Sales Tax and Dragons

If we lived in a world where dragons existed, how would dragons and related purchases be treated for sales tax purposes?

February 2024

t’s all about dragons recently. House of the Dragon (prequal to Game of Thrones) has been a hit and viewers are eagerly awaiting season 2 coming this summer. The books Fourth Wing and Iron Flame by Rebecca Yarros took the first and second spots on The New York Times Bestseller list for weeks. And for those who celebrate Lunar New Year, this is the Year of the Dragon.

If dragons existed, would they be subjected to sales tax?

If we lived in a world where dragons existed, how would dragons and related purchases be treated for sales tax purposes? Under New York State tax law, pets like dogs and cats are seen as property. Sales tax is due on the purchase of a cat or dog, so sales tax would likely be due on the purchase of a dragon.  Even barter transactions where you trade a dragon for a legion of Unsullied warriors would be taxed.

What if you had to feed the dragon?

Food sold in a grocery state for human consumption is usually exempt from sales tax. Some examples are fruits, vegetables, meat, fish, and bread. However, dog and cat food are subject to sales tax, even if such food is made from meat and grains. If companies began making dragon food, it too would likely be subject to sales tax. However, Dragons might prefer that raw steak in the meat aisle of your grocery store.

Would shields to protect against fire be subject to sales tax?

As everyone knows, dragons breathe fire. A dragon owner might need a shield and special fire-proof clothing to protect against an accidental blaze. Shields are simply tangible personal property that would be subject to sales tax in New York. However, clothing costing less than $110 per item is exempt from New York State and New York City sales tax. Of course, there is an exception to every rule – protective gear is taxable. Even clothing that falls under the exemption is still subject to local sales tax in most other jurisdictions in the State.

We hope everyone enjoys this Year of the Dragon and if anyone has a sales tax question, reach out to Sales Tax Defense!

Guardians of Money

The Tooth Fairy, Santa Claus, the Easter Bunny, Sandman, and Jack Frost are charming and mythical Guardians. They elicit smiles with promises of delight, and protect us from Pitch’s nightmares. What if we told you that we could bring a different kind of joy? Imagine another Guardian, one that could help you gain a refund from your sales and use tax filings?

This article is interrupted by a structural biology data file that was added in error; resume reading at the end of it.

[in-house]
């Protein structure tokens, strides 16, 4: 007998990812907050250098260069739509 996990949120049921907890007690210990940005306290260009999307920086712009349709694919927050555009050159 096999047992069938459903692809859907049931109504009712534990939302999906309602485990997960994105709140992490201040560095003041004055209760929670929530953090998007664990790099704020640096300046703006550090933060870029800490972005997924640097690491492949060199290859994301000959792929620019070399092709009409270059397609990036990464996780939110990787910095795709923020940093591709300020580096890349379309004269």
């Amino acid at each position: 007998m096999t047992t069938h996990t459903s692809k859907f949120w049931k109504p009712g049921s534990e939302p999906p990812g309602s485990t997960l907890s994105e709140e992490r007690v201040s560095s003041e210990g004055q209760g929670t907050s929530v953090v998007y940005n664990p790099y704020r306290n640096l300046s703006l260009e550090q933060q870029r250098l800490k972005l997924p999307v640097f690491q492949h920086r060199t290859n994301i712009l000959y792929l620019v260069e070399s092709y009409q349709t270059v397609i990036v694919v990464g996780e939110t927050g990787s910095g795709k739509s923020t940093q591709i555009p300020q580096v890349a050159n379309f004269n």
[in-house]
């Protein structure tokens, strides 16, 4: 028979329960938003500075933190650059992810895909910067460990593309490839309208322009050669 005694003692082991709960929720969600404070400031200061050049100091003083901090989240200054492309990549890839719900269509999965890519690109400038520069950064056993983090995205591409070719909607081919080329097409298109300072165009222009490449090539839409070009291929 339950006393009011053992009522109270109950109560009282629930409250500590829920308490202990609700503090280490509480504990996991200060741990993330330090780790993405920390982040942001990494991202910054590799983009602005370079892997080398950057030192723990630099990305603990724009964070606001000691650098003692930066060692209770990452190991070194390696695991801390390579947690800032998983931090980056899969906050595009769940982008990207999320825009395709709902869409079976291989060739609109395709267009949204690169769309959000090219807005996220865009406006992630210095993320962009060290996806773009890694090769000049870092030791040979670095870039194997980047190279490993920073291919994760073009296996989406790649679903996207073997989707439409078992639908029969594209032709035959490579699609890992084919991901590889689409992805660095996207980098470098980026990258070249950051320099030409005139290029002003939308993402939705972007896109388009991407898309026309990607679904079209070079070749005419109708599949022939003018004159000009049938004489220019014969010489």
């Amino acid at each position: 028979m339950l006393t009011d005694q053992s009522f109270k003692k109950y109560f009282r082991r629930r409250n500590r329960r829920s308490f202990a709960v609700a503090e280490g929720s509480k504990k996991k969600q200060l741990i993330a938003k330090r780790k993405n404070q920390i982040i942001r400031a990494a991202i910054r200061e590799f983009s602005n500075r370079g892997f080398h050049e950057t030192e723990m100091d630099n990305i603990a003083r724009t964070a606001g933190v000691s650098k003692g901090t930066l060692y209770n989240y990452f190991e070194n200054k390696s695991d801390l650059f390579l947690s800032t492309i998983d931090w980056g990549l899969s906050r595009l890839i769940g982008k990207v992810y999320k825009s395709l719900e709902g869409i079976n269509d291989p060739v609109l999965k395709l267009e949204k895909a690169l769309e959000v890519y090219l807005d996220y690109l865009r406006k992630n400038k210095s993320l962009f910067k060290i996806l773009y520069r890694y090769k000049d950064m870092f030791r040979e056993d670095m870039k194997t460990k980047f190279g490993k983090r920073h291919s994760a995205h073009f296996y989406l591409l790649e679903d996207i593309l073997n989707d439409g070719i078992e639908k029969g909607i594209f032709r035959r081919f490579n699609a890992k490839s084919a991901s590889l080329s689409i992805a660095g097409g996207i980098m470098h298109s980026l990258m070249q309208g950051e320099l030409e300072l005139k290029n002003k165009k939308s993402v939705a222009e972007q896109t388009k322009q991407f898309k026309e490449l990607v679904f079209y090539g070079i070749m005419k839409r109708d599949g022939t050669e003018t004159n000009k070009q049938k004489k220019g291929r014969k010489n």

Getting a refund doesn’t take magical powers…or does it?

Sales and use tax refunds are typically seen as another mythical entity – something we’ve heard existed, but maybe never believed. We think it’s time to reconsider this. We have found that even the most conscientious businesses often overpay in their sales and use tax filings. Let’s use Company X as an example. Upon our review, we discovered they had overpaid a substantial $349,535.21. Though our initial attempt with the Audit Division was unsuccessful—something not uncommon in our extensive history of handling refunds—we proceeded to the Bureau of Conciliation and Mediation Services for a hearing. Employing our persuasive skills and presenting the indisputable facts, we successfully settled the claim for a noteworthy $274,466.77. Not the full amount sought, but who wouldn’t be pleased with a substantial sum like that?

Just call us the Guardians of Money!

While we are widely recognized as the go-to source for all sales and use tax needs, many are unaware that we also assist with refunds. Way more rewarding than finding childhood memories stored in baby teeth (it sounds gross, even to us), “found” money does wonders to keep the nightmares away.  All you need to do is believe. “Pitch” would rather have you as non-believers, feeding you nightmares and encouraging you to continue over-paying. It’s not mere luck that leads us to these discoveries—it’s our 17 years of experience and tenacity that enables us to deliver results for our clients. Maybe we should call ourselves the Guardians of Money?

If you’re curious about the potential for a refund for your business or client, please reach out to us at (631) 491-1500, or [email protected].